Small World

Publication in “Nevertheless Magazine for Art & Architecture – The Passion Archive” (Issue 7)

Year: 2014
Research Team: Mark Neuner
Photography: Mark Neuner and Atelier Olschinsky

Whether it is Lainzer Tiergarten, the Donauinsel, or the Prater, they are appearing in Vienna everywhere and yet are nowhere: the “Wohnwelten” (Residential Worlds), that seem to have been reduced by a factor of 0.5. Compared to Tokyo these miniature houses are still gigantic. There the so-called mini-house often has a ground plan the size of a parked car. What seems like an absurd product is at closer inspection the answer to the questions our megacities will be confronted with in 2030 at the latest. That is the expected point in time where we will have to have completely changed our consumption.

Viennese Miniature World ©Mostlikely Architecture and Atelier Olschinsky


Small by Law?

In Tokyo, the high Japanese inheritance tax often forces inhabitants to sell part of their inherited property, therefore houses become small. The result is a new form of urban architecture – an exciting miniaturisation of residential worlds as well as extremely dense constructions. In Vienna, the development of miniature residential worlds was for a different reason – but the effect is similar. Initially, small allotments were created as gardens, used for relaxation and food cultivation of city dwellers.

          Following extreme pressure from tenants who wished to live permanently in the green belt, the City of Vienna allowed all-year residence and the building of single family homes from 1992 onwards.



Aerial view of Viennese allotment society


The House as City – Urban Villages

In Japan, the so-called “urban villages” are characterized by a mixture of living, working and shopping which leads to high social interaction and a village-like communal atmosphere. The key element is the communal external space, not acting as separating element but as a connection between the separate houses and their residents. Although Viennese allotment societies also look like urban villages, they lack certain diversity and colourful goings-on in the streets.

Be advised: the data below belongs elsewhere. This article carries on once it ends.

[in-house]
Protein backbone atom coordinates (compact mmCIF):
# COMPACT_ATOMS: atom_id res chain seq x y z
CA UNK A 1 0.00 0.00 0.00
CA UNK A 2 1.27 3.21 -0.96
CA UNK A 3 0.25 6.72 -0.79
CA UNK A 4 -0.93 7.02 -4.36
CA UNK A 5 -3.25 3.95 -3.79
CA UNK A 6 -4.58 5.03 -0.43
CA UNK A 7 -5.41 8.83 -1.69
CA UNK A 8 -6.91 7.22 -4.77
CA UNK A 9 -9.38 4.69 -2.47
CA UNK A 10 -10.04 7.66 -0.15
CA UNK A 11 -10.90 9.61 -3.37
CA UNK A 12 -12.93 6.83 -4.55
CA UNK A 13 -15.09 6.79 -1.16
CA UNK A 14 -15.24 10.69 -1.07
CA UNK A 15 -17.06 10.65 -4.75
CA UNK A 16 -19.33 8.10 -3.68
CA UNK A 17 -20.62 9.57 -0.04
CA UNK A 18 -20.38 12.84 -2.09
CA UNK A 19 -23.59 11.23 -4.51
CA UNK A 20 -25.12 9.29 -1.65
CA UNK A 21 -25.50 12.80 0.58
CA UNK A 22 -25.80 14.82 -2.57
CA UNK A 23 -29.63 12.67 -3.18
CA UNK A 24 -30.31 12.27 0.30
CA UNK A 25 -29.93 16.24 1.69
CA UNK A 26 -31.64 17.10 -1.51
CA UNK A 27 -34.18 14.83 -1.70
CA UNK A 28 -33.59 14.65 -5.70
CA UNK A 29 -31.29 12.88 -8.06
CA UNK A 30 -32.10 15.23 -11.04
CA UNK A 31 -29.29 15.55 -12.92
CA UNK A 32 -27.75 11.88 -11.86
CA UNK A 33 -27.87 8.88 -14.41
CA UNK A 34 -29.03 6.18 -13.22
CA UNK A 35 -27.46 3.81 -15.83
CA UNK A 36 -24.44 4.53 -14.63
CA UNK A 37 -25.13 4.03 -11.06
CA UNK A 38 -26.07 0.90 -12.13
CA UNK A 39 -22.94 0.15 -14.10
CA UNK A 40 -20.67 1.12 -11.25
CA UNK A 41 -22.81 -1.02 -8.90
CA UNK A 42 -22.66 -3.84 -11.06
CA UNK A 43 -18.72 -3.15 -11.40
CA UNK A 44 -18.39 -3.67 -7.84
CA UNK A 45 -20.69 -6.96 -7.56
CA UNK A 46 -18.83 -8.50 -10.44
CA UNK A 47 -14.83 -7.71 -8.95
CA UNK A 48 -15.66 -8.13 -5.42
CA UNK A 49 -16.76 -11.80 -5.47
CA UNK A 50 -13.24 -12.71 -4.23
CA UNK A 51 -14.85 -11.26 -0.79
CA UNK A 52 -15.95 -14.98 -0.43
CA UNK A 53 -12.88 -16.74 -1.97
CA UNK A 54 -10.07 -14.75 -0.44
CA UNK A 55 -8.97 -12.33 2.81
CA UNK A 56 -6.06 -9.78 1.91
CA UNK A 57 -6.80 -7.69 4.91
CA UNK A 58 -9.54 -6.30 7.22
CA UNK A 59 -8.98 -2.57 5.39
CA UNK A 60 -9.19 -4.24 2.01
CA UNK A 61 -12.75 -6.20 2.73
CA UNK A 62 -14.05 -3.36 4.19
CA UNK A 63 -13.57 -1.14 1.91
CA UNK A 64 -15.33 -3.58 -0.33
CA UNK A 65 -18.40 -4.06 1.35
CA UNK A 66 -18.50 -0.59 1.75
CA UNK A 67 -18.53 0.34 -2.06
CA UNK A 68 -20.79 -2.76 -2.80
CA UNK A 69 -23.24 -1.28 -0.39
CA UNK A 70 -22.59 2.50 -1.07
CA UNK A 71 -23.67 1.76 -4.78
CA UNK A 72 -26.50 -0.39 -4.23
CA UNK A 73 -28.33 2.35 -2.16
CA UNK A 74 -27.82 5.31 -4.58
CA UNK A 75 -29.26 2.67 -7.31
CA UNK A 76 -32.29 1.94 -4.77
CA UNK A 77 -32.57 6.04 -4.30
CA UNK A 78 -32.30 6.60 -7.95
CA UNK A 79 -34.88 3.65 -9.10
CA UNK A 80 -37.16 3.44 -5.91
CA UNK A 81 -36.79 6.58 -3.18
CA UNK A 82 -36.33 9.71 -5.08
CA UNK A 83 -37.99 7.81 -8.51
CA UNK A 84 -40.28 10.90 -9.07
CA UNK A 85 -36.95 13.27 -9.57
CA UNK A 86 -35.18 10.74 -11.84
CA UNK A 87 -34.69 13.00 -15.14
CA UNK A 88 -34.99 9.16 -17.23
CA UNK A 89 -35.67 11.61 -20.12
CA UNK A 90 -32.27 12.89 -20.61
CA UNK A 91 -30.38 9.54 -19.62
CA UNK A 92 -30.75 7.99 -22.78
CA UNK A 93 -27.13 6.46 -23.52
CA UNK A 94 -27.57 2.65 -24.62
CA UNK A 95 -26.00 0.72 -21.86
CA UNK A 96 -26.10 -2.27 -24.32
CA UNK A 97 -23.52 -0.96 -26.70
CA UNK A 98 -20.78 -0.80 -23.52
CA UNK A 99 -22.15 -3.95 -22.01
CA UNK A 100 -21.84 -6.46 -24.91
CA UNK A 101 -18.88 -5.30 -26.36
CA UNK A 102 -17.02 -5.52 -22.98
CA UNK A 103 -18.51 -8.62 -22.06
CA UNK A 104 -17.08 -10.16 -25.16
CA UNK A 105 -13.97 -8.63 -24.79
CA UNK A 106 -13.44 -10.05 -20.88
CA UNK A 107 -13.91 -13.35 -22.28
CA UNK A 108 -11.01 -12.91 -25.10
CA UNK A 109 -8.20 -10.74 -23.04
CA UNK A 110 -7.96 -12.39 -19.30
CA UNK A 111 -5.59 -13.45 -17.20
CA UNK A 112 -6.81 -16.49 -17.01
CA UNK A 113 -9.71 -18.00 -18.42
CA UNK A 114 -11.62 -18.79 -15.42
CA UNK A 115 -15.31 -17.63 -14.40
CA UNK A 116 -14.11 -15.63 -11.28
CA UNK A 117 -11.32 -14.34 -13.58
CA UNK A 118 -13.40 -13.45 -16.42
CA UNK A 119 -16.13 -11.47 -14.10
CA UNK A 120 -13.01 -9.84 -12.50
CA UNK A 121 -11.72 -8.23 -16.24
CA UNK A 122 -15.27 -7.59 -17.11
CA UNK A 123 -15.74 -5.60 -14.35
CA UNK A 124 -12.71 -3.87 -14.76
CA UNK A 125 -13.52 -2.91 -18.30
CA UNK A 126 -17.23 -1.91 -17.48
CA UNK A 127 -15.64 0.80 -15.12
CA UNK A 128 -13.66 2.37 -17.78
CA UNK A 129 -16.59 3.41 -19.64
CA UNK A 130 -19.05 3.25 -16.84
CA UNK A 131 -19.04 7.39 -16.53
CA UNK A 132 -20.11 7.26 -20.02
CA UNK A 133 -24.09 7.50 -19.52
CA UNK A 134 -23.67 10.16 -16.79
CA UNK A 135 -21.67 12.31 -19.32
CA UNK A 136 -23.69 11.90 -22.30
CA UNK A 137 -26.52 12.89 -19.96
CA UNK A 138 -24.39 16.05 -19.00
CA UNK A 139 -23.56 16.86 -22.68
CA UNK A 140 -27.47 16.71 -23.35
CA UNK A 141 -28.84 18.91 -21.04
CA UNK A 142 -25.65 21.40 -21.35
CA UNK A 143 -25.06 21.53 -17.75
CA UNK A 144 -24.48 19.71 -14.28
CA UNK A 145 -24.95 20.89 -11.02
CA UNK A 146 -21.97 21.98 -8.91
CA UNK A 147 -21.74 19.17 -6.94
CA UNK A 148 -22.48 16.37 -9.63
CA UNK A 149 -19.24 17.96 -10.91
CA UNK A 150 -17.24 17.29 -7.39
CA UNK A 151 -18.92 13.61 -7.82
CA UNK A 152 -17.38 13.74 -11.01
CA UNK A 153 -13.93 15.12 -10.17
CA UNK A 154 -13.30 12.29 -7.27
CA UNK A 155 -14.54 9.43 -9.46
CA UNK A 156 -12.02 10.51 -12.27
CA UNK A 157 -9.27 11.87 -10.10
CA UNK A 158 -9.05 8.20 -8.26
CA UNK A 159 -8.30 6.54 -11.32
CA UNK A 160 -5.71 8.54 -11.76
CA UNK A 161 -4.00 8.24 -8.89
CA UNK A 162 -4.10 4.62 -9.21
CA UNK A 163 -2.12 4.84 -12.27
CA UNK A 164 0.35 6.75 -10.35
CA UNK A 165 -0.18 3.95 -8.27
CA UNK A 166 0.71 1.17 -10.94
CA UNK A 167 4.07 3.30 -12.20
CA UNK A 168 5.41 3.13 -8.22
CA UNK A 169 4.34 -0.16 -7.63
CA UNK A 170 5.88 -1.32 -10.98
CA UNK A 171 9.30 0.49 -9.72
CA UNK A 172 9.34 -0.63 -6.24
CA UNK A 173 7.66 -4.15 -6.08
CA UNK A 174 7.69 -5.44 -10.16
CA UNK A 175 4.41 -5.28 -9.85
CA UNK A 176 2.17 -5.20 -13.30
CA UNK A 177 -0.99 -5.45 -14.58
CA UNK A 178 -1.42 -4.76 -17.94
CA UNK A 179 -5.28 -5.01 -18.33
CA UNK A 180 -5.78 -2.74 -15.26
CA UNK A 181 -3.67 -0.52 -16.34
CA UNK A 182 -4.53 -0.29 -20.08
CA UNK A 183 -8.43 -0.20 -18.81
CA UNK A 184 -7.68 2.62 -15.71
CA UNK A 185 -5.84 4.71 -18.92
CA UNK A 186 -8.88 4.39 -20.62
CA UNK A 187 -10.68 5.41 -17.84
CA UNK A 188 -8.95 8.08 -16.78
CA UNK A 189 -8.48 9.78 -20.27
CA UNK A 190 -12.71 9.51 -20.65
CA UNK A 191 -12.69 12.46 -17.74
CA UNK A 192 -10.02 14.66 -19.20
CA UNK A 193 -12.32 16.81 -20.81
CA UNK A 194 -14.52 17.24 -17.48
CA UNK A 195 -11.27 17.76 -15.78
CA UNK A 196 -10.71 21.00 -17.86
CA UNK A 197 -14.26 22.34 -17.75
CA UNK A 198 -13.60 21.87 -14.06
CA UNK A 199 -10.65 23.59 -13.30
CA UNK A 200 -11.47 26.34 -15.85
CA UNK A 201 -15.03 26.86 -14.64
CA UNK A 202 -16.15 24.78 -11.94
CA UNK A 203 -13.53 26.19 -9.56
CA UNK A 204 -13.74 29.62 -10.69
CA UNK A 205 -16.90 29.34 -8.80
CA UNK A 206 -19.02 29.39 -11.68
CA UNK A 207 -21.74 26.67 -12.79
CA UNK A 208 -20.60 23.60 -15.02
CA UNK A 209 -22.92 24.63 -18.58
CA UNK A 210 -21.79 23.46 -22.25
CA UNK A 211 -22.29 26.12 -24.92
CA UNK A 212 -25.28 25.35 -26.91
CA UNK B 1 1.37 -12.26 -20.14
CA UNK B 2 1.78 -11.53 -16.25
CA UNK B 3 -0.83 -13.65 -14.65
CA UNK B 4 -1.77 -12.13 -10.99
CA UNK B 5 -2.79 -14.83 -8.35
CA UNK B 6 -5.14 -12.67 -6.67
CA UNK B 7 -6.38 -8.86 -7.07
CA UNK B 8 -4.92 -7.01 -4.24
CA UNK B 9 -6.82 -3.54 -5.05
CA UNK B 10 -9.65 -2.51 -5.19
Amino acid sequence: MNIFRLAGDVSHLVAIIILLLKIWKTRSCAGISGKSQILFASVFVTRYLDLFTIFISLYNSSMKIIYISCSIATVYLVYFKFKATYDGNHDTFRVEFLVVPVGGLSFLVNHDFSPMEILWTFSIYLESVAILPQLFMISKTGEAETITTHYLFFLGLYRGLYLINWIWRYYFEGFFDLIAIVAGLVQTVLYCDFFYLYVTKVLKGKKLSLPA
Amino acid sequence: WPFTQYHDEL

The limitations of use to only residential purposes leads to an absence of other infrastructure, resulting in an obliteration of a spontaneous, social space.

This is enhanced by restrictive building regulations, only allowing certain forms of allotment houses. Copying the big city villas, they try to get the comfort and same amount of rooms in a fraction of the space. The question arises whether for this size it is practical to give rooms one determined usage or to better define a new way of using small spaces.


House in Viennese allotment society ©Mostlikely Architecture and Atelier Olschinsky


Not a Castle, a Tree House as an Example

As our life-worlds have become more flexible – also through digital working methods – one should rethink the functional separation of Modernism with its many rooms only used for specific functions at specific times.

          Allotment houses would rather benefit from one open space with defined areas and niches instead of divided small rooms.


Culture of Access

According to the principle of „Using instead of Owning“, personal space in Tokyo is reduced to a minimal, but high quality single-space room. It can be temporarily extended by using a network of temporary spaces, spread all over the city. Digital networking makes limited and communal use of goods possible, allowing a more sustainable handling of resources, not based on renunciation but rather extending the spectrum of possibilities.



House in Viennese allotment society ©Mostlikely Architecture and Atelier Olschinsky


Allotment 2.0 – responsive micro structures

          Tokyo’s compact single-family home building coupled with a high living standard gains great importance now, as urban compactness and a conservationist lifestyle can achieve the necessary reduction of emission rates.

With Vienna still developing in the opposite direction, continuously cementing the suburban lifestyle and almost doubling in surface area over the last decades, new concepts are necessary to introduce a new trend. In order to enable a self-determined and sustainable lifestyle, we should acquire the potential of Tokyo’s urban villages, making them our own and instilling this attitude into the allotment societies. Dynamic structures, consisting of both small-sized houses with private space as well as a collaborative lifestyle, could become „responsive micro structures“, which are able to react flexibly to change.


House in Viennese allotment society ©Mostlikely Architecture and Atelier Olschinsky